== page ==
Another option for reusing fly ash involves the construction of small plants. Electrical utilities located within 100 km of large cities and towns can set up fly ash lightweight aggregate plants at a cost of less than US $10 million (approximately Rs 440 million). The coarse lightweight aggregate can be sold to the construction industry at a subsidized cost. However, the techno-economic feasibility of setting up such plants is questionable. Moreover, transportation of fly ash over long distances is costly and would defeat the principle of sustainable technology.
Considering the challenges of the spatial distribution of thermal power plants and possible costs, onsite reclamation of fly ash ponds holds much greater scope and potential.
Onsite Ash Reclamation
Bioremediation of ash ponds has the potential to return the contaminated environment to its original condition. The following technologies should be considered.
Phytoremediation ─ Biomass production and landscaping. Plants can act as effective barriers by intercepting airborne fly ash and heavy metals. Checking air pollution by plantation of tree species with high dust-capturing efficiencies (teak, Banyan tree, fig, jackfruit) can be done. Apart from growing trees, herbs such as sweet basil, Mentha and Vetiver; ornamental plants like Aster, Helianthus, Tegetes erecta, and a nitrogen fixer like Sesbania aculata can be used to reclaim the soil in ash ponds.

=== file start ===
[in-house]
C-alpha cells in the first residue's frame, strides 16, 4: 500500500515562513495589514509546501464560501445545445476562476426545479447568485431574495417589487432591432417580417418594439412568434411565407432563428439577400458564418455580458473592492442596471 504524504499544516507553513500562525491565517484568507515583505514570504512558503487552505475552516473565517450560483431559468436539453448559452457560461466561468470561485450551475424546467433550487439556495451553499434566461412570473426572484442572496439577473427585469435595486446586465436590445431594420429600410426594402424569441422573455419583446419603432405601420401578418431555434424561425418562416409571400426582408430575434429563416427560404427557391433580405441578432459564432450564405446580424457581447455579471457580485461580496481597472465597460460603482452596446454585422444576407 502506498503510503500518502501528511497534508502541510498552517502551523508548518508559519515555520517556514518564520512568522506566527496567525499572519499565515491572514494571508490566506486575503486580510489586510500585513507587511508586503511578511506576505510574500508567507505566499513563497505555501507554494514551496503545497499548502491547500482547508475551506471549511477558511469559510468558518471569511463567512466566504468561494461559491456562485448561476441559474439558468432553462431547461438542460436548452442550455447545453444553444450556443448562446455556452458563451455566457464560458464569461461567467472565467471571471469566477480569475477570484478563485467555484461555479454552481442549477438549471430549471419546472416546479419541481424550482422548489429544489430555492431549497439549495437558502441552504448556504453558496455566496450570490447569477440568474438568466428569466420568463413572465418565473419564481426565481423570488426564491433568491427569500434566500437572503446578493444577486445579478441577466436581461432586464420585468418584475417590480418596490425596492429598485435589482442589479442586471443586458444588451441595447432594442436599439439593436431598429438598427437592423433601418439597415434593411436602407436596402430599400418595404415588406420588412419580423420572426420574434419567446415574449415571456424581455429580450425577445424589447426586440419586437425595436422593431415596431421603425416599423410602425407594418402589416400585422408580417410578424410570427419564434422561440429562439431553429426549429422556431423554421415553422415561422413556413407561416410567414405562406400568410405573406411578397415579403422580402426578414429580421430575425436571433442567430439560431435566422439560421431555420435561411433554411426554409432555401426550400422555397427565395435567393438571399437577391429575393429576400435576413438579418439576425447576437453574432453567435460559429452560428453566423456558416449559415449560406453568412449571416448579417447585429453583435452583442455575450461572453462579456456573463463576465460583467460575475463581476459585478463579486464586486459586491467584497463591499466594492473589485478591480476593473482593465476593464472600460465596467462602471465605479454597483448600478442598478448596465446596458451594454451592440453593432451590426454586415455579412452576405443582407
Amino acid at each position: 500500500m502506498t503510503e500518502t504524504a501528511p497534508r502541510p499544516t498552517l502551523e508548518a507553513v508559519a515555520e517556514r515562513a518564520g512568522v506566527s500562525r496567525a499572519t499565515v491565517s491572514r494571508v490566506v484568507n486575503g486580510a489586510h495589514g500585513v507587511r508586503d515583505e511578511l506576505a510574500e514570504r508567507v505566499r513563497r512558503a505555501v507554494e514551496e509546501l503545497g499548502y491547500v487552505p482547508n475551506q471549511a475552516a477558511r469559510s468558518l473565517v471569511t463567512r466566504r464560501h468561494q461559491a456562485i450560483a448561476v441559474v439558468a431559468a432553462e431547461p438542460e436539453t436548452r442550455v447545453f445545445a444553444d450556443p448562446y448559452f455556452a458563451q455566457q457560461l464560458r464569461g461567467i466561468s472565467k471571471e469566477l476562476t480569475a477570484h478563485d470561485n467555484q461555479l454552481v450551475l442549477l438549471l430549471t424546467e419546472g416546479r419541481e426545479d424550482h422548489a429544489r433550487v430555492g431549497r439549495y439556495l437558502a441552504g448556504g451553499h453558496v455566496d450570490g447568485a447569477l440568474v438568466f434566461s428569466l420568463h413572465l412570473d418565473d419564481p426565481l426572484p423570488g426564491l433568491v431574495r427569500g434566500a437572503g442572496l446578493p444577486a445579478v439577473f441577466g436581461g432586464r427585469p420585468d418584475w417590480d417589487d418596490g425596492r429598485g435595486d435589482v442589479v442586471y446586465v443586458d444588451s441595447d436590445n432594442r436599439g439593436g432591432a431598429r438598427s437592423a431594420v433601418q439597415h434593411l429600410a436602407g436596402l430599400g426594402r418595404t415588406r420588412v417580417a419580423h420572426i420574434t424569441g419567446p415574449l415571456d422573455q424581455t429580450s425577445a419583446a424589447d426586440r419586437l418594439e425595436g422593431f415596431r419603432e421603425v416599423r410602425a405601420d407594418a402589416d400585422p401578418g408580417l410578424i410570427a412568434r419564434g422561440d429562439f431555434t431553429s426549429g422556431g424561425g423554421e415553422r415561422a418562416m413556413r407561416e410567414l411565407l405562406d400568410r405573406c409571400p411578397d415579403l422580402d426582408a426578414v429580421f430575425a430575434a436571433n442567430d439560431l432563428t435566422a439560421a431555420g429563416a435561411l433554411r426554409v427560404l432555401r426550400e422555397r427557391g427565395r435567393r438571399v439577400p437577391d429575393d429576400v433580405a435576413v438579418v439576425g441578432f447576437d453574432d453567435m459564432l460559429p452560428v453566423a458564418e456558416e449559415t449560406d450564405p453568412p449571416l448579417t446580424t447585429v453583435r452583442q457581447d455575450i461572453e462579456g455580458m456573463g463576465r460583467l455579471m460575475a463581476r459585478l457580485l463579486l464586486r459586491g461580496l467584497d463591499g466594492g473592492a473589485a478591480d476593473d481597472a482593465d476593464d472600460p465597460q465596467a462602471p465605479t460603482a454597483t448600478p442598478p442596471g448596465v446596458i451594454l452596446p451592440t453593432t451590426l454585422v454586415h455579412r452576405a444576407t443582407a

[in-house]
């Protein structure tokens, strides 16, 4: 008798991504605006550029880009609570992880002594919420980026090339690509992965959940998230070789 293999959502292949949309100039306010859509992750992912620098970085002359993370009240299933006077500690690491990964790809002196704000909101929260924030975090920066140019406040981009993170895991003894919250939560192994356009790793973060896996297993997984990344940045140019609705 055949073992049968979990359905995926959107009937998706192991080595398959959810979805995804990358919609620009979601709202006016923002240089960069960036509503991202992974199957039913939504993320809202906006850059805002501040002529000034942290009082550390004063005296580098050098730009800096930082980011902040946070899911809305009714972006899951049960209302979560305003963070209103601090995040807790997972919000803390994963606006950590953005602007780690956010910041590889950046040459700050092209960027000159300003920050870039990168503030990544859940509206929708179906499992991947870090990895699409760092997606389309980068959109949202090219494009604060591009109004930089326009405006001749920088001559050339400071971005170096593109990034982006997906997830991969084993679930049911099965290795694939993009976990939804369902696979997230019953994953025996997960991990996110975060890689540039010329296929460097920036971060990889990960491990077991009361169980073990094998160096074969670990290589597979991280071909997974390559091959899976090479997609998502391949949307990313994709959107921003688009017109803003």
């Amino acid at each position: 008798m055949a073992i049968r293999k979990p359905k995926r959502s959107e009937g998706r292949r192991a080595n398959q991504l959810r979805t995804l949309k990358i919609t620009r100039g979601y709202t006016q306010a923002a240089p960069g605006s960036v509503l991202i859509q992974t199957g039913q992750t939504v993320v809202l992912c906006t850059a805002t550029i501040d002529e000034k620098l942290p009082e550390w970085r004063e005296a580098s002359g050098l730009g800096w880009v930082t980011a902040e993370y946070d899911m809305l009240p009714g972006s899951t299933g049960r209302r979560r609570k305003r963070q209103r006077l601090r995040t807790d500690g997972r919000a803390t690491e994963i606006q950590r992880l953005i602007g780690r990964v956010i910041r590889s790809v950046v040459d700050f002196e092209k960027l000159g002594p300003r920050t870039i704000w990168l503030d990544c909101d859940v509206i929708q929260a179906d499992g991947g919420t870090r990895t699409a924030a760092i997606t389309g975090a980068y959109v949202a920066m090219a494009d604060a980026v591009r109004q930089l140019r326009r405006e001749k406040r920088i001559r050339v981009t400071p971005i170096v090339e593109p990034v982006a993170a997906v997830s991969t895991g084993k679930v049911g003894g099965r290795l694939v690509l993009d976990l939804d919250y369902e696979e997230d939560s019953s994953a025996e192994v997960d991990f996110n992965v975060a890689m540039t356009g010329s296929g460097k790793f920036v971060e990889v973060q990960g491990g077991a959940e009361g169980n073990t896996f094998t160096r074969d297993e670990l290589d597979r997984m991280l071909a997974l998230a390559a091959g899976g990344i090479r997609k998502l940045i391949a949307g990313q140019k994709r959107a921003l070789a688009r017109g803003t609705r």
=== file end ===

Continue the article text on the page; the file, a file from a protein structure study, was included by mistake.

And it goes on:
Vermi-composting. Fly ash in compost has been found to complement various biosolids, including treated sewage sludge, and thus opens up a new avenue for its use, helping to lower the general application of chemical fertilizers.
Bio-pesticidal use, Lignite and coal-based fly ash can be used as eco-friendly insecticides and/or carriers for other biopesticides in a dust formulation (pdf). They can be used to keep both chewing and sucking pests of rice and vegetables away. More than 50 species of insect pests of various major crops are susceptible to fly ash treatment.
Biofuel production. Plants like Jatropha curcas plantation on ash ponds have been found successful, and these ash ponds can be used to grow these oil-bearing plants, which can be blended to create biodiesel fuel.
Myco-remediation. With mycorrhizal technology, as the fungus germinates, it sustains on the partner plant and quickly spreads to the roots, improving the plant’s water and nutrient uptake. It helps the development of plant roots, detoxifies contaminated soils and improves soil-binding capacity and carbohydrate storage. This technology can reduce the level of heavy materials present in contaminated sites to a considerable level.
Table 2. The percent reduction of heavy metal profile after two years applying Mycorrhizal technology at an experimental site.
Source: The Energy and Resources Institute
Table 3. Fly ash properties before and after applying Mycorrhizal technology.
||After 2 years|
|pH (1:2.5 soil:water)
|Organic carbon (%)
Source: The Energy and Resources Institute
Thus, agricultural and biotechnological interventions hold tremendous potential for reclamation of ash ponds. Besides this, integrated organic/biotechnological approaches should be applied to reduce the toxicity level of fly ash sites near thermal power plants.